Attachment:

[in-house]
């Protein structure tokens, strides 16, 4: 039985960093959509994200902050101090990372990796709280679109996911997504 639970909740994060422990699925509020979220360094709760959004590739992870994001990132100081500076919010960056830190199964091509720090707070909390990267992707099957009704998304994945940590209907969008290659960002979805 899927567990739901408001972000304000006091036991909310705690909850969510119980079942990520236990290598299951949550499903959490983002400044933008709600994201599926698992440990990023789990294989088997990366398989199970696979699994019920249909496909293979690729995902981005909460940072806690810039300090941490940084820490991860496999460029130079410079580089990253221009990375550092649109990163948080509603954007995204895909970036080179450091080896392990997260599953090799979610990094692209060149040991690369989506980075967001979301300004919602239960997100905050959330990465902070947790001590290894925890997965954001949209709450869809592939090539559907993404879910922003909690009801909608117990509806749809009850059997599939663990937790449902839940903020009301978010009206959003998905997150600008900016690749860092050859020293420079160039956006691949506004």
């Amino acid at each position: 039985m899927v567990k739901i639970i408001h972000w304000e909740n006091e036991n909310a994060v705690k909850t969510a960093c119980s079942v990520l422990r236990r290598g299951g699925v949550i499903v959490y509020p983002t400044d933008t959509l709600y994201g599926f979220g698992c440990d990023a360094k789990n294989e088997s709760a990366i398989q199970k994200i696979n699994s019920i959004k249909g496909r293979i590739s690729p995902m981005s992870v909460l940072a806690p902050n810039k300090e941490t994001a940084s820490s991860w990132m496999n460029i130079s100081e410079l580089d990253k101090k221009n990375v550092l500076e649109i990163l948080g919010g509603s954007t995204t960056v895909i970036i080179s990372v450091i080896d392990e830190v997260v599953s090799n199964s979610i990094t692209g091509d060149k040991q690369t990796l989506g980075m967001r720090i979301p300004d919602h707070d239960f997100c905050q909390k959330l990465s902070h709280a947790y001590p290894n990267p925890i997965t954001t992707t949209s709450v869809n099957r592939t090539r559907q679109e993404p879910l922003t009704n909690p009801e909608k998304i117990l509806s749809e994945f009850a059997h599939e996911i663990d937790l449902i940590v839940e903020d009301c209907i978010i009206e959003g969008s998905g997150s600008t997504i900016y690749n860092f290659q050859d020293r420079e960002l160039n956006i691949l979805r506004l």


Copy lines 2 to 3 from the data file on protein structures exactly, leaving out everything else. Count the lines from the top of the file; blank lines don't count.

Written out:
């Protein structure tokens, strides 16, 4: 039985960093959509994200902050101090990372990796709280679109996911997504 639970909740994060422990699925509020979220360094709760959004590739992870994001990132100081500076919010960056830190199964091509720090707070909390990267992707099957009704998304994945940590209907969008290659960002979805 899927567990739901408001972000304000006091036991909310705690909850969510119980079942990520236990290598299951949550499903959490983002400044933008709600994201599926698992440990990023789990294989088997990366398989199970696979699994019920249909496909293979690729995902981005909460940072806690810039300090941490940084820490991860496999460029130079410079580089990253221009990375550092649109990163948080509603954007995204895909970036080179450091080896392990997260599953090799979610990094692209060149040991690369989506980075967001979301300004919602239960997100905050959330990465902070947790001590290894925890997965954001949209709450869809592939090539559907993404879910922003909690009801909608117990509806749809009850059997599939663990937790449902839940903020009301978010009206959003998905997150600008900016690749860092050859020293420079160039956006691949506004």
């Amino acid at each position: 039985m899927v567990k739901i639970i408001h972000w304000e909740n006091e036991n909310a994060v705690k909850t969510a960093c119980s079942v990520l422990r236990r290598g299951g699925v949550i499903v959490y509020p983002t400044d933008t959509l709600y994201g599926f979220g698992c440990d990023a360094k789990n294989e088997s709760a990366i398989q199970k994200i696979n699994s019920i959004k249909g496909r293979i590739s690729p995902m981005s992870v909460l940072a806690p902050n810039k300090e941490t994001a940084s820490s991860w990132m496999n460029i130079s100081e410079l580089d990253k101090k221009n990375v550092l500076e649109i990163l948080g919010g509603s954007t995204t960056v895909i970036i080179s990372v450091i080896d392990e830190v997260v599953s090799n199964s979610i990094t692209g091509d060149k040991q690369t990796l989506g980075m967001r720090i979301p300004d919602h707070d239960f997100c905050q909390k959330l990465s902070h709280a947790y001590p290894n990267p925890i997965t954001t992707t949209s709450v869809n099957r592939t090539r559907q679109e993404p879910l922003t009704n909690p009801e909608k998304i117990l509806s749809e994945f009850a059997h599939e996911i663990d937790l449902i940590v839940e903020d009301c209907i978010i009206e959003g969008s998905g997150s600008t997504i900016y690749n860092f290659q050859d020293r420079e960002l160039n956006i691949l979805r506004l």